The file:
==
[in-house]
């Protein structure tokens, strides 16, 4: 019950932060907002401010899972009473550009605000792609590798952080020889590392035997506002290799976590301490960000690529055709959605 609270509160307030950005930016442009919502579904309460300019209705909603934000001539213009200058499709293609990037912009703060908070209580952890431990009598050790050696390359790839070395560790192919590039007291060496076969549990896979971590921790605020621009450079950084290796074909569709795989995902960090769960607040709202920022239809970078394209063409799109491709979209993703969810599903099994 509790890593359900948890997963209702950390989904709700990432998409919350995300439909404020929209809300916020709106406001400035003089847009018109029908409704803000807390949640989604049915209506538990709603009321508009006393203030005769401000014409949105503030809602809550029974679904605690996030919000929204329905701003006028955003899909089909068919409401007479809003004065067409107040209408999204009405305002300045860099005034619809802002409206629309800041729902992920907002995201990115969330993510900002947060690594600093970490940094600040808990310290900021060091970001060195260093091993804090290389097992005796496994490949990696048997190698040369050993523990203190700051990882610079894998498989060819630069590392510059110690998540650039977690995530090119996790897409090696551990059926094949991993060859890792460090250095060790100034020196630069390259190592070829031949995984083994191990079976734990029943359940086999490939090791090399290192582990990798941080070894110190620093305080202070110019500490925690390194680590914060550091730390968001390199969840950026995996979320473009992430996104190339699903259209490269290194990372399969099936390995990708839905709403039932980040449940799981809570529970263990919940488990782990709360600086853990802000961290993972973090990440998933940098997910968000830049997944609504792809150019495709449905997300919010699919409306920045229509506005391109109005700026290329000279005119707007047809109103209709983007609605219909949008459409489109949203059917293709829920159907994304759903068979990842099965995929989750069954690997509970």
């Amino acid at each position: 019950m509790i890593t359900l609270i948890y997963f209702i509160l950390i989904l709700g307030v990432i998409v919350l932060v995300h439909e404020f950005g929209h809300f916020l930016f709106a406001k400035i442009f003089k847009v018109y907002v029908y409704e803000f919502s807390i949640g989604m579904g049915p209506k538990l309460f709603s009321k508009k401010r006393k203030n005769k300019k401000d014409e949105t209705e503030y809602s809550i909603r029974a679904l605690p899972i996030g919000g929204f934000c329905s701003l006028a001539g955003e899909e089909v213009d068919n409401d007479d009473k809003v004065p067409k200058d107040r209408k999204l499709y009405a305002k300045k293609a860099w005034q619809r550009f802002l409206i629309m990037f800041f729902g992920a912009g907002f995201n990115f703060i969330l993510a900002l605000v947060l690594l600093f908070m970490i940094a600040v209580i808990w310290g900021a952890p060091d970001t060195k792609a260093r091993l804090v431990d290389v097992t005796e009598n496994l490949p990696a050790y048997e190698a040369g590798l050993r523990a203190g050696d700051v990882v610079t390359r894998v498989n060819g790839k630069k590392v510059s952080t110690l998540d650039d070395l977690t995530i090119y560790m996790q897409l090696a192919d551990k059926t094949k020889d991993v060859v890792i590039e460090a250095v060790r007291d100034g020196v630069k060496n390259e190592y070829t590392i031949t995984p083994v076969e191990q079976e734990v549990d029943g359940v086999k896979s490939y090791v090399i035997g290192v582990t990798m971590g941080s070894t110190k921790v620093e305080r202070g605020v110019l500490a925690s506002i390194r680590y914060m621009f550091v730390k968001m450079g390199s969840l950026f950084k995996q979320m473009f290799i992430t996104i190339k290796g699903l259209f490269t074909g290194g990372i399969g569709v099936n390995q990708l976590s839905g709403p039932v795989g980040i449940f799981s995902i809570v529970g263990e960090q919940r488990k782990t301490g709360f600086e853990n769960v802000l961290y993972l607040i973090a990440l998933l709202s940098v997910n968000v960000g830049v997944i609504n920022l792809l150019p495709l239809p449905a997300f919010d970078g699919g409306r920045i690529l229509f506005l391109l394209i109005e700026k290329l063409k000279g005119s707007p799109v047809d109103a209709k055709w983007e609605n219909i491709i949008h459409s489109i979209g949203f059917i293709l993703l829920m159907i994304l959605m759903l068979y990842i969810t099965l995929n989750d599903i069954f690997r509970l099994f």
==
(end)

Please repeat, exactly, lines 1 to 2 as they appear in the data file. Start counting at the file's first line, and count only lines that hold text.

[in-house]
């Protein structure tokens, strides 16, 4: 019950932060907002401010899972009473550009605000792609590798952080020889590392035997506002290799976590301490960000690529055709959605 609270509160307030950005930016442009919502579904309460300019209705909603934000001539213009200058499709293609990037912009703060908070209580952890431990009598050790050696390359790839070395560790192919590039007291060496076969549990896979971590921790605020621009450079950084290796074909569709795989995902960090769960607040709202920022239809970078394209063409799109491709979209993703969810599903099994 509790890593359900948890997963209702950390989904709700990432998409919350995300439909404020929209809300916020709106406001400035003089847009018109029908409704803000807390949640989604049915209506538990709603009321508009006393203030005769401000014409949105503030809602809550029974679904605690996030919000929204329905701003006028955003899909089909068919409401007479809003004065067409107040209408999204009405305002300045860099005034619809802002409206629309800041729902992920907002995201990115969330993510900002947060690594600093970490940094600040808990310290900021060091970001060195260093091993804090290389097992005796496994490949990696048997190698040369050993523990203190700051990882610079894998498989060819630069590392510059110690998540650039977690995530090119996790897409090696551990059926094949991993060859890792460090250095060790100034020196630069390259190592070829031949995984083994191990079976734990029943359940086999490939090791090399290192582990990798941080070894110190620093305080202070110019500490925690390194680590914060550091730390968001390199969840950026995996979320473009992430996104190339699903259209490269290194990372399969099936390995990708839905709403039932980040449940799981809570529970263990919940488990782990709360600086853990802000961290993972973090990440998933940098997910968000830049997944609504792809150019495709449905997300919010699919409306920045229509506005391109109005700026290329000279005119707007047809109103209709983007609605219909949008459409489109949203059917293709829920159907994304759903068979990842099965995929989750069954690997509970």